God sent us the Holy Spirit to help us pray and enlighten us. Bert Ghezzi provides these meditations and prayers to the Holy Spirit to guide us.
The Teacher of Everything
The Paraclete, the Holy Spirit, whom the Father will send in my name, will teach you everything and remind you of all I have said to you. —John 14:26, NJB
When I was a sophomore in college, I participated in a Bible study on the Gospel of John. I had never studied Scripture before, so I often felt lost in the conversation. But when we came upon this verse, I believe that the Holy Spirit struck me with awe: “Anyone who loves me will keep my word, and my Father will love him, and we shall come to him and make a home in him” (John 14:23, NJB). My heart leapt at the thought! God the Father loved me, and he and Jesus had taken up residence in me. From that time five decades ago, that verse has oriented my life. It comes to mind often, and it thrills me to realize that the eternal, unchangeable, infinite, almighty, and all loving God dwells in me.
When we read Scripture, we should expect the Holy Spirit to open its meaning for us and to “teach [us] everything.” What better teacher about the Bible could we have than the Author himself?
When you read Scripture, may the Holy Spirit enlighten you and open you to its meaning for your life. May he lead you to passages that strike you with awe and enliven your faith.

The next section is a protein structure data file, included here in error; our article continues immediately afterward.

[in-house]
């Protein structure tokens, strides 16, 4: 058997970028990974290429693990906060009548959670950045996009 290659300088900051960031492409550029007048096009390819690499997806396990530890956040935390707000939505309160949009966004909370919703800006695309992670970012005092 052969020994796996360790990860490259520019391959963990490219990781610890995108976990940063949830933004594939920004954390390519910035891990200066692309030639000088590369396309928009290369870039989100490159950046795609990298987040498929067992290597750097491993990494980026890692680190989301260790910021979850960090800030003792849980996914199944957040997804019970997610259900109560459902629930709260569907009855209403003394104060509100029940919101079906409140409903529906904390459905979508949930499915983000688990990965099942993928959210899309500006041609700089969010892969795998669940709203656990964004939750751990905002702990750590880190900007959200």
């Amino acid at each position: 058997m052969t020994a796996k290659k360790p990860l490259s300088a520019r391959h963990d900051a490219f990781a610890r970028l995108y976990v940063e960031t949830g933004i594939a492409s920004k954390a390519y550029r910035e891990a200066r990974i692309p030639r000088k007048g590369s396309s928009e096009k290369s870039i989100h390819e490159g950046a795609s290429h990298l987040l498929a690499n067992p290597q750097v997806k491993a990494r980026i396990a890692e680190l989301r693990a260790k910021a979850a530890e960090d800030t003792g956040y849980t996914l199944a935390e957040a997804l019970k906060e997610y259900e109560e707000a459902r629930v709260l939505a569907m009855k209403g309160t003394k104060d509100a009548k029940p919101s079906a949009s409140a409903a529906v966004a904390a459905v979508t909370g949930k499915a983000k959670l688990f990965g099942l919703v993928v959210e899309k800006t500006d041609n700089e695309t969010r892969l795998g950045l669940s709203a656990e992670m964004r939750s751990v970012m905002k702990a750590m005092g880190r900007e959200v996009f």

O God, who by the light of the Holy Spirit did instruct the hearts of the faithful, grant that by the same Holy Spirit we may be truly wise and ever enjoy his consolations, through Christ our Lord. Amen.
The Prayer Starter
God sent the spirit of his Son into our hearts, crying out, “Abba, Father!” —Galatians 4:6
You received a spirit of adoption, through which we cry, “Abba, Father!” —Romans 8:15
Pope Benedict XVI explains the Holy Spirit’s role in our prayer:
The Holy Spirit is the precious and necessary gift that makes us children of God. . . . St. Paul’s two passages on this action of the Holy Spirit . . . correspond with each other but contain a different nuance. [In Galatians] the Apostle says that the Spirit cries, “Abba! Father!” in us. [In Romans] he says that it is we who cry, “Abba! Father!” . . . St. Paul wants to make us understand that Christian prayer . . . never happens in one direction from us to God, it is never merely “an action of ours,” but, rather, is the expression of a reciprocal relationship in which God is the first to act; it is the Holy Spirit who cries in us, and we are able to cry because the impetus comes from the Holy Spirit. . . . [The Holy Spirit] is the prime initiator of prayer so that we may really converse with God and say “Abba” to God. (General Audience, May 23, 2012)
We tend to think that prayer is something that we do, something that we have to start. But the Holy Spirit is the “prayer starter.” He is speaking to us continuously, waiting for us to pray in response.
May you become ever more aware of the Spirit’s nearness and ever more alert to his constant efforts to communicate with you.
Come, Holy Spirit. I open my mind and heart to you. I want to hear your divine voice and listen to your words for me, and I want to follow your leadings.
Read more of Bert Ghezzi’s personal anecdotes and reflections in his book Prayers to the Holy Spirit: Power and Light for Your Life (The Word Among Us Press, 2014). Available at wau.org/books